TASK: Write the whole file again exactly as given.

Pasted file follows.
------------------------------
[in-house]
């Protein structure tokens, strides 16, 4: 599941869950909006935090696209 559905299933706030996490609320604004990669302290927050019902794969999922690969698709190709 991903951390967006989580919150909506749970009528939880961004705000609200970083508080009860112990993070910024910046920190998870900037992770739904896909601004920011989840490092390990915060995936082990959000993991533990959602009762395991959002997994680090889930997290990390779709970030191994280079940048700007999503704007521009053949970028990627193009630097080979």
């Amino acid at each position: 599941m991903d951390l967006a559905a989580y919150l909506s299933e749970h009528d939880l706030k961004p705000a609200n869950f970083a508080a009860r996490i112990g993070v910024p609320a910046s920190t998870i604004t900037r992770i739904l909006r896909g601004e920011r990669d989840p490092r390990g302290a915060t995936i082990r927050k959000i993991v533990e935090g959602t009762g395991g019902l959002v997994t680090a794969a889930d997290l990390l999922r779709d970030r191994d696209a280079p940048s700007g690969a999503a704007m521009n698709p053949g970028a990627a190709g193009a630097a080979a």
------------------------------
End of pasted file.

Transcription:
[in-house]
């Protein structure tokens, strides 16, 4: 599941869950909006935090696209 559905299933706030996490609320604004990669302290927050019902794969999922690969698709190709 991903951390967006989580919150909506749970009528939880961004705000609200970083508080009860112990993070910024910046920190998870900037992770739904896909601004920011989840490092390990915060995936082990959000993991533990959602009762395991959002997994680090889930997290990390779709970030191994280079940048700007999503704007521009053949970028990627193009630097080979």
């Amino acid at each position: 599941m991903d951390l967006a559905a989580y919150l909506s299933e749970h009528d939880l706030k961004p705000a609200n869950f970083a508080a009860r996490i112990g993070v910024p609320a910046s920190t998870i604004t900037r992770i739904l909006r896909g601004e920011r990669d989840p490092r390990g302290a915060t995936i082990r927050k959000i993991v533990e935090g959602t009762g395991g019902l959002v997994t680090a794969a889930d997290l990390l999922r779709d970030r191994d696209a280079p940048s700007g690969a999503a704007m521009n698709p053949g970028a990627a190709g193009a630097a080979a």